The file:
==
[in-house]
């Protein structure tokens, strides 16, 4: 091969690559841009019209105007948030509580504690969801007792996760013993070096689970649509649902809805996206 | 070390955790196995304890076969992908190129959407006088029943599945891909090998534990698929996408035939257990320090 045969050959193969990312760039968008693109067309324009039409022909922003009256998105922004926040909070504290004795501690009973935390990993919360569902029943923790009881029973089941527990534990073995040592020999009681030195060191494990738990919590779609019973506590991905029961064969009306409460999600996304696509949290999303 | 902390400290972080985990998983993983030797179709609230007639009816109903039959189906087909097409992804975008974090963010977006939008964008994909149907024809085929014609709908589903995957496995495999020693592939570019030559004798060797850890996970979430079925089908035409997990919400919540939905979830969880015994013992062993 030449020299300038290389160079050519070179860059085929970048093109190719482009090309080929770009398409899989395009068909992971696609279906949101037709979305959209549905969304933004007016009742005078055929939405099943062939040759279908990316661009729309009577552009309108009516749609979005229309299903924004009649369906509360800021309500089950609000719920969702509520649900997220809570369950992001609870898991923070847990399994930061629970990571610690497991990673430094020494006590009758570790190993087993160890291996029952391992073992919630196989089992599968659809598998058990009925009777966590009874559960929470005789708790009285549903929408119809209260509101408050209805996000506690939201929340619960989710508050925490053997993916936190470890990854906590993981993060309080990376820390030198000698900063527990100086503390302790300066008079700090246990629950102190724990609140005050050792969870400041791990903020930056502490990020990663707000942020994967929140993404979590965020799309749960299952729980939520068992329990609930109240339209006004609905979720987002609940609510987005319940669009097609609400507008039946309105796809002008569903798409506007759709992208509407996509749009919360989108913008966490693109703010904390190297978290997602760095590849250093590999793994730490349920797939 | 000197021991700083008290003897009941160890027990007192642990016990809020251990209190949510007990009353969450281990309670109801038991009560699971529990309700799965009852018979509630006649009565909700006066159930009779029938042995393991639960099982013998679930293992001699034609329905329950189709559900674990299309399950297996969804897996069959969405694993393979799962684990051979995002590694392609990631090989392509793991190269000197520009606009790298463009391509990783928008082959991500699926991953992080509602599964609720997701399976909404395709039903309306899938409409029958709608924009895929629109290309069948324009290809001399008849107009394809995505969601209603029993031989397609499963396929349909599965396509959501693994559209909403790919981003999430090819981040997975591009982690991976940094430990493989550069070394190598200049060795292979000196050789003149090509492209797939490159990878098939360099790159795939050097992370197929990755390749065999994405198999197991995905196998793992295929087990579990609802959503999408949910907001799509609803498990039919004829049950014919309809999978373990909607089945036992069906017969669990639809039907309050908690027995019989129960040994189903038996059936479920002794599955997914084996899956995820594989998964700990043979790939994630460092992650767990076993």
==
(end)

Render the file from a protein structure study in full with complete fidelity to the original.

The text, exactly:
[in-house]
């Protein structure tokens, strides 16, 4: 091969690559841009019209105007948030509580504690969801007792996760013993070096689970649509649902809805996206 | 070390955790196995304890076969992908190129959407006088029943599945891909090998534990698929996408035939257990320090 045969050959193969990312760039968008693109067309324009039409022909922003009256998105922004926040909070504290004795501690009973935390990993919360569902029943923790009881029973089941527990534990073995040592020999009681030195060191494990738990919590779609019973506590991905029961064969009306409460999600996304696509949290999303 | 902390400290972080985990998983993983030797179709609230007639009816109903039959189906087909097409992804975008974090963010977006939008964008994909149907024809085929014609709908589903995957496995495999020693592939570019030559004798060797850890996970979430079925089908035409997990919400919540939905979830969880015994013992062993 030449020299300038290389160079050519070179860059085929970048093109190719482009090309080929770009398409899989395009068909992971696609279906949101037709979305959209549905969304933004007016009742005078055929939405099943062939040759279908990316661009729309009577552009309108009516749609979005229309299903924004009649369906509360800021309500089950609000719920969702509520649900997220809570369950992001609870898991923070847990399994930061629970990571610690497991990673430094020494006590009758570790190993087993160890291996029952391992073992919630196989089992599968659809598998058990009925009777966590009874559960929470005789708790009285549903929408119809209260509101408050209805996000506690939201929340619960989710508050925490053997993916936190470890990854906590993981993060309080990376820390030198000698900063527990100086503390302790300066008079700090246990629950102190724990609140005050050792969870400041791990903020930056502490990020990663707000942020994967929140993404979590965020799309749960299952729980939520068992329990609930109240339209006004609905979720987002609940609510987005319940669009097609609400507008039946309105796809002008569903798409506007759709992208509407996509749009919360989108913008966490693109703010904390190297978290997602760095590849250093590999793994730490349920797939 | 000197021991700083008290003897009941160890027990007192642990016990809020251990209190949510007990009353969450281990309670109801038991009560699971529990309700799965009852018979509630006649009565909700006066159930009779029938042995393991639960099982013998679930293992001699034609329905329950189709559900674990299309399950297996969804897996069959969405694993393979799962684990051979995002590694392609990631090989392509793991190269000197520009606009790298463009391509990783928008082959991500699926991953992080509602599964609720997701399976909404395709039903309306899938409409029958709608924009895929629109290309069948324009290809001399008849107009394809995505969601209603029993031989397609499963396929349909599965396509959501693994559209909403790919981003999430090819981040997975591009982690991976940094430990493989550069070394190598200049060795292979000196050789003149090509492209797939490159990878098939360099790159795939050097992370197929990755390749065999994405198999197991995905196998793992295929087990579990609802959503999408949910907001799509609803498990039919004829049950014919309809999978373990909607089945036992069906017969669990639809039907309050908690027995019989129960040994189903038996059936479920002794599955997914084996899956995820594989998964700990043979790939994630460092992650767990076993």